Iran – Narges Mohammadi, Women’s & Human Rights Activist – Serving 10 Years in Prison +
Date: June 9, 2023
IRAN – NARGES MOHAMMADI WOMEN’S RIGHTS ACTIVIST – YEARS IN PRISON – LOSS OF FAMILY, CAREER & FREEDOM
June 2, 2023 – When Narges Mohammadi was just a little girl, her mother told her to never become political. The price of fighting the system in a country like Iran would be too high.
That warning has proved prescient.
Ms. Mohammadi, 51, Iran’s most prominent human rights and women’s rights activist, is now serving a 10-year jail sentence in Tehran’s notorious Evin prison for “spreading anti-state propaganda.”
Her current imprisonment is hardly her first encounter with Iran’s harsh approach to dissent.
Over the past 30 years, Iran’s government has penalized her over and over for her activism and her writing, depriving her of most of what she holds dear — her career as an engineer, her health, time with her parents, husband and children, and her liberty.
The last time Ms. Mohammadi heard the voices of her 16-year-old twins, Ali and Kiana, was over a year ago. The last time she held her son and daughter in her arms was eight years ago. Her husband, Taghi Rahmani, 63, also a writer and prominent activist who was jailed for 14 years in Iran, lives in exile in France with the twins.
A family photo of Ms. Mohammadi with her children eight years ago, the last time she was physically with them. They’re now 16.
The suffering and loss she has endured have not dimmed her determination to keep pushing for change.
A small window in her cell in the women’s ward of Evin opens to a view of the mountains surrounding the prison in north Tehran. Spring brought more rain this year, and the rolling hills were covered with wildflowers.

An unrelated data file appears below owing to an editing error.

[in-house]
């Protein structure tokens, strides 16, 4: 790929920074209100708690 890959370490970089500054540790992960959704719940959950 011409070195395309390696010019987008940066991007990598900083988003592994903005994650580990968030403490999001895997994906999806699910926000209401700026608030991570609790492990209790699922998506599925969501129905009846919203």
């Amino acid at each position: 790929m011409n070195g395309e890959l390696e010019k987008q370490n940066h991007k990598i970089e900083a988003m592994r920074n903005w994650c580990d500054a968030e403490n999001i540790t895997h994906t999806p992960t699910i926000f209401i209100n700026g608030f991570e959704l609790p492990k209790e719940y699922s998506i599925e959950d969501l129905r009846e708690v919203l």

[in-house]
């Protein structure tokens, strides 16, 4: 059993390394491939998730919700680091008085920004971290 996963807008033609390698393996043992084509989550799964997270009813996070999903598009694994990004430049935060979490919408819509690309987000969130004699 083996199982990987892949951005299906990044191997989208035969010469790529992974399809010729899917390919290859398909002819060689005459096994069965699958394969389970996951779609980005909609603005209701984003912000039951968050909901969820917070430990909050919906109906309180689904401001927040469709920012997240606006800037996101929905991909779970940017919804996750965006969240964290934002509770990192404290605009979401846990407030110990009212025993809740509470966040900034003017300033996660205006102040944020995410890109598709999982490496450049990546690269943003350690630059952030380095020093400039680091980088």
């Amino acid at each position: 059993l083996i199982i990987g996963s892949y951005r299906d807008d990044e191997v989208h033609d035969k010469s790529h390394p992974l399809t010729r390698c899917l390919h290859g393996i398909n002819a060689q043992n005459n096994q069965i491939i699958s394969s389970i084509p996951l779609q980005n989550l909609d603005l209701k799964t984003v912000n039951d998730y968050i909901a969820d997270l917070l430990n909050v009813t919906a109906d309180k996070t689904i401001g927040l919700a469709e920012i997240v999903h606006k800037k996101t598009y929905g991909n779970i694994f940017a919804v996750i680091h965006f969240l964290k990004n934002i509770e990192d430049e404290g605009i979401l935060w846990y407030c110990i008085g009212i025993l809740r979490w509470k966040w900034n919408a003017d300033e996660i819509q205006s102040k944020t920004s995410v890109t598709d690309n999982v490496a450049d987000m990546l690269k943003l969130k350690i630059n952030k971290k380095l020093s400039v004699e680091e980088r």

“I sit in front of the window every day, stare at the greenery and dream of a free Iran,” Ms. Mohammadi said in a rare and unauthorized telephone interview from inside Evin in April. “The more they punish me, the more they take away from me, the more determined I become to fight until we achieve democracy and freedom and nothing less.”
The New York Times also interviewed Ms. Mohammadi over the telephone in April 2022, when she was granted a brief medical furlough from prison. In March and April of this year, The Times interviewed her by submitting questions in writing and in a surreptitious phone call from inside prison arranged through intermediaries.
Last month, the prison authorities revoked Ms. Mohammadi’s telephone and visitation rights because of statements she had issued from prison condemning Iran’s human rights violations, which were posted on her Instagram page, her family said.
PEN America awarded Ms. Mohammadi the Barbey Freedom to Write Award at its annual gala in New York last month. The United Nations named her one of the three recipients of its World Press Freedom Prize this year.
“Narges Mohammadi has been an indomitable voice against Iranian government repression even while being among its most persecuted targets,” said Kenneth Roth, the executive director of Human Rights Watch from 1993 to 2022. “She has been unyielding despite repeated imprisonment, continuing her reporting on government abuse even from her prison cell. Her persistence and remarkable courage are a source of inspiration worldwide.”